August 19, 2004

Is "Doerr" pronounced "D'oh"?

Google, with its "don't be evil" philosophy and fundamental mistrust of the way that Wall Street pushes technology companies to concentrate on quarterly earnings at the expense of long-term strategic decisions, never really wanted to go public. But it had venture-capital investors, and when you have VC investors, they're going to want to exit at some point. And so it happened that Google was forced to go public.

And then the price was lower than the VCs wanted, and then the VCs decided – well, here's the Times:

Two of Google's big early investors, the storied Silicon Valley venture capital firms Kleiner Perkins Caufield & Byers and Sequoia Capital, decided to withdraw their combined 4.5 million shares from the auction early yesterday, betting they can get a better price at some point in the future.

At $85 a share, Google is still worth $23 billion, which is hardly chump change – it's twice the market cap of Apple, for instance, or Halliburton, for that matter, and roughly the same as Ford Motor. If that's not good enough for John Doerr, he shouldn't have forced Page and Brin into going public in the first place. I really hope the shares only trade down from here, and that he'll rue the day he failed to get out at $85. He's inflicted all the miseries associated with running a public corporation, for nothing.

Posted by Felix at 03:02 AM GMT
Comments
#1

the usual caveat of anything written after midnight being denied in the morning applies here, but wasn't the reason Google went public now that the SEC required a private company of their size to disclose so much anyway, the consensus was if they were going to lose so much "privacy", they might as well benefit from publicly held capital markets?

Posted by: mike on August 19, 2004 04:08 AM
#2

Are you sure about that? I don't think private companies without public debt have any reporting obligations to the SEC at all, unless they are securities dealers or have some other regulated role in the securities markets.

I could be wrong - it's been a long time since my Series 7.

Posted by: Sterling on August 19, 2004 04:39 AM
#3

You're both right. Google had to file a Form 10 with the SEC -- which involves a lot of disclosure -- because it had more than $10 million in assets AND it had more than 500 shareholders. Most private companies, of course, don't have 500 shareholders, so they never run in to the Securities Exchange Act of 1934. But Google, being a John Doerr Company (the Silicon Valley equivalent of a Steven Spielberg Film), only went and doled out stock options to god knows how many thousand employees, and then its course was set. So yes, maybe they might as well IPO once they went the stock-option route. But since stock options are pointless unless there's an IPO, it's still worth asking why they decided to issue stock options...

Posted by: Felix on August 19, 2004 04:56 AM
#4

Also, the headaches of running a publicly-held company aren't solely to do with disclosure. Up until now, Google has been a hugely successful company. From now on, it will only be a hugely successful company if its stock goes up. If the stock goes down, the press will start writing "what's going wrong at Google" articles even if nothing's going wrong at Google and the company is doing exactly what it would have done without an IPO but with much more positive press. If you see what I mean. After midnight, etc.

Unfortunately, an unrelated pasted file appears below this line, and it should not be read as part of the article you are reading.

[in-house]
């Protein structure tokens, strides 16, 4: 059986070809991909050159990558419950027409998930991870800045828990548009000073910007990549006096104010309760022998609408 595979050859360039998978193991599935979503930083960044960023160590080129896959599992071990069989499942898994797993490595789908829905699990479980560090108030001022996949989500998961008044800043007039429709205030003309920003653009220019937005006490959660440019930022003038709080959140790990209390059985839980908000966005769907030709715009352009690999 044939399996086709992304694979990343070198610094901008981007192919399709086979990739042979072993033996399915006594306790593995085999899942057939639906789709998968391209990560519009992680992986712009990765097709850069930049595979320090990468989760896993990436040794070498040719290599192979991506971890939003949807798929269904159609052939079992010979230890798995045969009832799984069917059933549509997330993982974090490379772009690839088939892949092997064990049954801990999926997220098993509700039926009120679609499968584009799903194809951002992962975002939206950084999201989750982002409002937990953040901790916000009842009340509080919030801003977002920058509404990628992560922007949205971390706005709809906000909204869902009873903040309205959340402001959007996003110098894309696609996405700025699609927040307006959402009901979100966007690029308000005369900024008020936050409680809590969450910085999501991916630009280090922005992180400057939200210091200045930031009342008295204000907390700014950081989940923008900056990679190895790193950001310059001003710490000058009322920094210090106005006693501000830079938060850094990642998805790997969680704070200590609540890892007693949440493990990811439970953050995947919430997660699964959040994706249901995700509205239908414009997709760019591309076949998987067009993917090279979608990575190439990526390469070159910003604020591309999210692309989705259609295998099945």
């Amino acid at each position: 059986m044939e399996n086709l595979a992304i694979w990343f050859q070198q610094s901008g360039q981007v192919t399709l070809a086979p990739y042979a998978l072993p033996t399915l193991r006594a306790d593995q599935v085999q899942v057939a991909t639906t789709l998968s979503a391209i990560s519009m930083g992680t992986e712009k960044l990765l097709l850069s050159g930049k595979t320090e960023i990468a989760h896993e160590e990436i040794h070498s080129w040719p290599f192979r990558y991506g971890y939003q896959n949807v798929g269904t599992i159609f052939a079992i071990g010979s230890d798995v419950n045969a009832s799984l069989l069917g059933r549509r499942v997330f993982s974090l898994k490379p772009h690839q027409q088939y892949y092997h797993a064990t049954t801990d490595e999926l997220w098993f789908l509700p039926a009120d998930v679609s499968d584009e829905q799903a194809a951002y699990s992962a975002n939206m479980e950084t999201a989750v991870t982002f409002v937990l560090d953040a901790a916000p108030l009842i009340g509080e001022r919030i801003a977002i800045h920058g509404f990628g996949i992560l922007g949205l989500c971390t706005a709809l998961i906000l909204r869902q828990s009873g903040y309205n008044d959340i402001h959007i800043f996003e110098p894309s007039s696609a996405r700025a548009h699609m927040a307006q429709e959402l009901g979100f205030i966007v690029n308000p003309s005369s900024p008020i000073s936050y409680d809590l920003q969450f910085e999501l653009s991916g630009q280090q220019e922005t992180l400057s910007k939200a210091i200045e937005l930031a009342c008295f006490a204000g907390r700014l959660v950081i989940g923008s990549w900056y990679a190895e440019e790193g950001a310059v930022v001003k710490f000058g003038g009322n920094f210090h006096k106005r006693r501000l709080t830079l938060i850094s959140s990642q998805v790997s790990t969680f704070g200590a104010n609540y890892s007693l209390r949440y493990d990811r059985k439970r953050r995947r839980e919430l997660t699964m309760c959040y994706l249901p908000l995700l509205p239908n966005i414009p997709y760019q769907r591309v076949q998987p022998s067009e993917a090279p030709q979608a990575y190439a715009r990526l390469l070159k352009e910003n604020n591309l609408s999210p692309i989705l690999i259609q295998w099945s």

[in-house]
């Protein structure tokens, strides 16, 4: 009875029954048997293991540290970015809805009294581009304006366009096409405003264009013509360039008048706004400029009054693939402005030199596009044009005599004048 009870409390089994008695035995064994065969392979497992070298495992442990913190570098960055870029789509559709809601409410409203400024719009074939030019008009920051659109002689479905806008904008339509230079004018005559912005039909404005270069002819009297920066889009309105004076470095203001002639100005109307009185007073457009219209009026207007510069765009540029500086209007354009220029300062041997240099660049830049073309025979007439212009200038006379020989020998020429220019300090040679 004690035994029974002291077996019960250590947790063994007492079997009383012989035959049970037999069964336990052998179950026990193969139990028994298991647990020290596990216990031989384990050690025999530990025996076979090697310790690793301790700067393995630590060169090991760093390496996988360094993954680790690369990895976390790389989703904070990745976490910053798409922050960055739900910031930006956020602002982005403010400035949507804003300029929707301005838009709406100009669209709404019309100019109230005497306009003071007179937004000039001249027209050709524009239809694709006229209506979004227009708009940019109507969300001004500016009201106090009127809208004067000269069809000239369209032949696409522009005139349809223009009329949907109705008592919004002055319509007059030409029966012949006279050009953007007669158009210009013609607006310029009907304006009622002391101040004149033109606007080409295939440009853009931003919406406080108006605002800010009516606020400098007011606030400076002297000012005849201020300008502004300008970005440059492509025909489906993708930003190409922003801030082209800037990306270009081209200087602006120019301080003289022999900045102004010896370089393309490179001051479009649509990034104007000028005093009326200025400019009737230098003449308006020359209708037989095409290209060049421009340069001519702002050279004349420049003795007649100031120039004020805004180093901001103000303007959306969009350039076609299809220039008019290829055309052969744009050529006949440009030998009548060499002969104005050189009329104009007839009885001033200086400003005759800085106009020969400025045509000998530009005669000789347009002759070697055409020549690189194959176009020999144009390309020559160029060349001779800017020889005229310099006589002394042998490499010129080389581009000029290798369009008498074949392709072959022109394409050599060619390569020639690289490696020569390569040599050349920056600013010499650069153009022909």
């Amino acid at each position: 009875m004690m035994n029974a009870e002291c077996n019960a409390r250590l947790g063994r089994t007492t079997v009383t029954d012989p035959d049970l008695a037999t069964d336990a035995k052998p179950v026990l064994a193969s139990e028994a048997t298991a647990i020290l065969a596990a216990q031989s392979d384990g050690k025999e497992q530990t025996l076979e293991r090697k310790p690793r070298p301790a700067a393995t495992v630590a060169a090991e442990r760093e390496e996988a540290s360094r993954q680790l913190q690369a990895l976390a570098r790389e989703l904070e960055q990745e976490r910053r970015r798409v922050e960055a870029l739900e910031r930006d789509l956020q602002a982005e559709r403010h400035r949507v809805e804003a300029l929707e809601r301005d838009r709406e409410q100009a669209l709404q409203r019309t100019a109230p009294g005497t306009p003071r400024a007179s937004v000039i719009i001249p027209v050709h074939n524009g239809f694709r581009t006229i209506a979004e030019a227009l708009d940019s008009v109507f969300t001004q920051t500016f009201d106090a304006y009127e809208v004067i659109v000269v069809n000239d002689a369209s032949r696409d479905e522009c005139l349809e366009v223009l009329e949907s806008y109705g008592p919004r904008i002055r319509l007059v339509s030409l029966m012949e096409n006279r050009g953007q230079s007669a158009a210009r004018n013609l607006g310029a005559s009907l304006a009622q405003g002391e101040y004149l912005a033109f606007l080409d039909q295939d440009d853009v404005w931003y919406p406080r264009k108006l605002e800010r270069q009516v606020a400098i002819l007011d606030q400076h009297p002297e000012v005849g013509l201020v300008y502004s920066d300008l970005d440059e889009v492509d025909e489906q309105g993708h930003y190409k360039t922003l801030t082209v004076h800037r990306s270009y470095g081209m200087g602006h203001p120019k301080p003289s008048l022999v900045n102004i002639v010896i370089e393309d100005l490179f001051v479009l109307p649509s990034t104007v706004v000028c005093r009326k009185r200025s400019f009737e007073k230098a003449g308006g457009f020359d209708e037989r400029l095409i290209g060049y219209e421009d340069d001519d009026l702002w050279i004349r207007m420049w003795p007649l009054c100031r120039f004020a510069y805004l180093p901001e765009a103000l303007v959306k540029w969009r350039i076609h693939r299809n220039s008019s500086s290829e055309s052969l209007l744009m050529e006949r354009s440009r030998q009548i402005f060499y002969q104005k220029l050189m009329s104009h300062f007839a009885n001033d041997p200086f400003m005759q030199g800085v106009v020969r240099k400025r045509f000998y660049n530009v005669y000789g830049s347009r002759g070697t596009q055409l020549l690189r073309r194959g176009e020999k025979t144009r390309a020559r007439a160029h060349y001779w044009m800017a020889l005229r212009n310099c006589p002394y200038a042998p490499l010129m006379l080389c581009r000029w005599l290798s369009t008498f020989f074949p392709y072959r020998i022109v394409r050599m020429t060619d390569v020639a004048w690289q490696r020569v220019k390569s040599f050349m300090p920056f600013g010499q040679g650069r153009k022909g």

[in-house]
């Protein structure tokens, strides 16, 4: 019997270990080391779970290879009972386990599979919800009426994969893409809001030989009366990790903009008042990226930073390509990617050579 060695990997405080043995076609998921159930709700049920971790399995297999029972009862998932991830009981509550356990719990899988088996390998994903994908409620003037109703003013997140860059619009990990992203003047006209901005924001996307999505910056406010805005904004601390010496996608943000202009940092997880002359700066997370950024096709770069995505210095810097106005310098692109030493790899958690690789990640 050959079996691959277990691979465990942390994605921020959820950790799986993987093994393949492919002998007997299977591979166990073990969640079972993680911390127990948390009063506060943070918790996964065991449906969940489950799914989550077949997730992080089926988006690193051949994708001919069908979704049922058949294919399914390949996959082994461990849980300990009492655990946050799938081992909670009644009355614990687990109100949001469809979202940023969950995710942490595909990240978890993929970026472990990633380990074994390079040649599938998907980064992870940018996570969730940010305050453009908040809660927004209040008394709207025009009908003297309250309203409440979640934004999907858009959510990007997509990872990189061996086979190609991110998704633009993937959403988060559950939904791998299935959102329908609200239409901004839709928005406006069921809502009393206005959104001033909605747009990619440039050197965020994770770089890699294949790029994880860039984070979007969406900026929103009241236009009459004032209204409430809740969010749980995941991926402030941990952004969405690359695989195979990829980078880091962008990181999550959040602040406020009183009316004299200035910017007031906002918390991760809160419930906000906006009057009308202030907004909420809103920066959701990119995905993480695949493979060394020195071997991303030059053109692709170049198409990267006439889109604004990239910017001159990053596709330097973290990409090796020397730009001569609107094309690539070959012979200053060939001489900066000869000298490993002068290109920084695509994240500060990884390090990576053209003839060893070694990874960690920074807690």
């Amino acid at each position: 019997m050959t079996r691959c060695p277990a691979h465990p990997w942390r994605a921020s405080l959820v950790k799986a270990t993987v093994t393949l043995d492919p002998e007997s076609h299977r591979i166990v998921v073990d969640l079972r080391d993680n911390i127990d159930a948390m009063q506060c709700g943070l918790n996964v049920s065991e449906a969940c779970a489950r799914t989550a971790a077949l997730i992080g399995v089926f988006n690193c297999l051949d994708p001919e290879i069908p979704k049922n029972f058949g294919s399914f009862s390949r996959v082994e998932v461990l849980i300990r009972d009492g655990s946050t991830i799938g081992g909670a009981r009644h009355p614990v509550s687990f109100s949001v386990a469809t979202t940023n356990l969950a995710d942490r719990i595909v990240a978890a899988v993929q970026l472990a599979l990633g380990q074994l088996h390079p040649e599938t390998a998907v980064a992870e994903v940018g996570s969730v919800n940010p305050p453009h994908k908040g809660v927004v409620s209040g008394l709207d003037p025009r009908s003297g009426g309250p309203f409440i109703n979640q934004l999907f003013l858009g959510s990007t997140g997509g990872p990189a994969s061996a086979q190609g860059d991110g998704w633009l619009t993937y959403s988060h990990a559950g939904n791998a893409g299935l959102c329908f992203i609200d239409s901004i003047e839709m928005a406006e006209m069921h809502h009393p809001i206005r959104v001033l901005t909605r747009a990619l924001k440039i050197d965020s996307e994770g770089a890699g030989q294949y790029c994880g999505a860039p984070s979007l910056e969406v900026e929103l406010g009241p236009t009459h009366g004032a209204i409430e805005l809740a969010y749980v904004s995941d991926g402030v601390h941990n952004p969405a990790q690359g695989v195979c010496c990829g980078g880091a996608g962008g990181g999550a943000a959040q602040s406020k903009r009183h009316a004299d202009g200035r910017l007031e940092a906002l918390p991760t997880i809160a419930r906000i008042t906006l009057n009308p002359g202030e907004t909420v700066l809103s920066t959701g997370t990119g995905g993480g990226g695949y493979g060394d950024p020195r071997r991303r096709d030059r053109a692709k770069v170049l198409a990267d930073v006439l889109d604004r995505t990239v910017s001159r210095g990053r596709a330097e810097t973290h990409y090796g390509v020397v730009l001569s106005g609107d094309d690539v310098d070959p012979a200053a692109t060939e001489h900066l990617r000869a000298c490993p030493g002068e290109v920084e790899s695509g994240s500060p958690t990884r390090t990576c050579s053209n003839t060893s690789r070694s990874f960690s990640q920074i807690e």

Posted by: Felix on August 19, 2004 05:00 AM
#5

A private company can still issue stock options without doing an IPO. An incorporated entity will still have shares - they're just privately held. The shares still have a market value, but it's based on agreements worked out by potential buyers and the management. My company, for example, was management-owned and issued share options to all its employees. We were bought by a larger company that agreed to a formula to value those shares over periods of time, gradually paying employees cash in exchange.

Posted by: Jame on August 19, 2004 07:11 AM
#6

Right, Jame, but your company didn't give out stock options to over a thousand employees. Giving an equity stake in a private company to a small number of people makes sense, and those kind of options can certainly vest in the event of a takeover. In Google's situation, however, a very small number of options was given to a very large number of people, and the only way they were ever going to make money off those options was if the company IPO'd.

Posted by: Felix on August 19, 2004 03:36 PM
#7

...and it gets a first-day bounce of 18%, a tad more than those lovely equity capital markets bankers reckon is the sign of a good first-day performance - according to pre-tech boom figures of course.
So was it, as the WSJ has it, hubris? Or did they simply try to fight the financial equivalent of City Hall and simply not manage it? The IPO process in the late 1990s turned far too often into farce, was, it seems, frequently gamed or worse, and by 2002 sell-side research was held up to be lazy, biased, corrupt, and company quarterly reporting regarded too often as a laborious red herring. Along comes a company that tries to change the approach to all of that, and they get slammed for hubris? Hmmm...

Posted by: murray on August 19, 2004 08:55 PM